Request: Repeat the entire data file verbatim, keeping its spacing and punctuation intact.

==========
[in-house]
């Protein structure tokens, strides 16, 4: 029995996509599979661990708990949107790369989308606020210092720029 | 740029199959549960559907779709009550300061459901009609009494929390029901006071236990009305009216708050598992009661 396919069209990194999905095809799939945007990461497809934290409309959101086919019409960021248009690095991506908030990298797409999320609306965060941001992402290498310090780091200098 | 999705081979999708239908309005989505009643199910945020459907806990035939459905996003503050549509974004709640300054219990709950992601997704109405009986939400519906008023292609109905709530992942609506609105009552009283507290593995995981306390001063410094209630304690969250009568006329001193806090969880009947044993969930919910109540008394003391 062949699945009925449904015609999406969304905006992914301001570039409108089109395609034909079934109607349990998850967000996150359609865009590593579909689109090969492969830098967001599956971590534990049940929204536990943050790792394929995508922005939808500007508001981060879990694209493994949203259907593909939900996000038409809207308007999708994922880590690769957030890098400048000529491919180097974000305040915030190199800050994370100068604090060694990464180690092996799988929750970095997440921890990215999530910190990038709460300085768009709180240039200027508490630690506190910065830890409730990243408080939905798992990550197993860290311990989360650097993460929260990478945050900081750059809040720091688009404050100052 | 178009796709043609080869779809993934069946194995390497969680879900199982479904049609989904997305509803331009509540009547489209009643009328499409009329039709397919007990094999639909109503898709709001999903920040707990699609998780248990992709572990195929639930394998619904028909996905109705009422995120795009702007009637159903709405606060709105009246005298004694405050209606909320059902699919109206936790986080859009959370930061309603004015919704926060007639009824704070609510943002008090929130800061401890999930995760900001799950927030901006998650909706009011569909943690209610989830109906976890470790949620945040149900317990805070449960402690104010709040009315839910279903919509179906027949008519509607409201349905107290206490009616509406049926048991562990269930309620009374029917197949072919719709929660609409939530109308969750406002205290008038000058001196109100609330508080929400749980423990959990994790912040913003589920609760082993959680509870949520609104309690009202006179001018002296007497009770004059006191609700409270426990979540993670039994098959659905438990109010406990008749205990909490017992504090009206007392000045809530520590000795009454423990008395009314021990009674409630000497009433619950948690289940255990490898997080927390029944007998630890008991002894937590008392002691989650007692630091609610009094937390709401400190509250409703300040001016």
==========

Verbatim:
[in-house]
């Protein structure tokens, strides 16, 4: 029995996509599979661990708990949107790369989308606020210092720029 | 740029199959549960559907779709009550300061459901009609009494929390029901006071236990009305009216708050598992009661 396919069209990194999905095809799939945007990461497809934290409309959101086919019409960021248009690095991506908030990298797409999320609306965060941001992402290498310090780091200098 | 999705081979999708239908309005989505009643199910945020459907806990035939459905996003503050549509974004709640300054219990709950992601997704109405009986939400519906008023292609109905709530992942609506609105009552009283507290593995995981306390001063410094209630304690969250009568006329001193806090969880009947044993969930919910109540008394003391 062949699945009925449904015609999406969304905006992914301001570039409108089109395609034909079934109607349990998850967000996150359609865009590593579909689109090969492969830098967001599956971590534990049940929204536990943050790792394929995508922005939808500007508001981060879990694209493994949203259907593909939900996000038409809207308007999708994922880590690769957030890098400048000529491919180097974000305040915030190199800050994370100068604090060694990464180690092996799988929750970095997440921890990215999530910190990038709460300085768009709180240039200027508490630690506190910065830890409730990243408080939905798992990550197993860290311990989360650097993460929260990478945050900081750059809040720091688009404050100052 | 178009796709043609080869779809993934069946194995390497969680879900199982479904049609989904997305509803331009509540009547489209009643009328499409009329039709397919007990094999639909109503898709709001999903920040707990699609998780248990992709572990195929639930394998619904028909996905109705009422995120795009702007009637159903709405606060709105009246005298004694405050209606909320059902699919109206936790986080859009959370930061309603004015919704926060007639009824704070609510943002008090929130800061401890999930995760900001799950927030901006998650909706009011569909943690209610989830109906976890470790949620945040149900317990805070449960402690104010709040009315839910279903919509179906027949008519509607409201349905107290206490009616509406049926048991562990269930309620009374029917197949072919719709929660609409939530109308969750406002205290008038000058001196109100609330508080929400749980423990959990994790912040913003589920609760082993959680509870949520609104309690009202006179001018002296007497009770004059006191609700409270426990979540993670039994098959659905438990109010406990008749205990909490017992504090009206007392000045809530520590000795009454423990008395009314021990009674409630000497009433619950948690289940255990490898997080927390029944007998630890008991002894937590008392002691989650007692630091609610009094937390709401400190509250409703300040001016």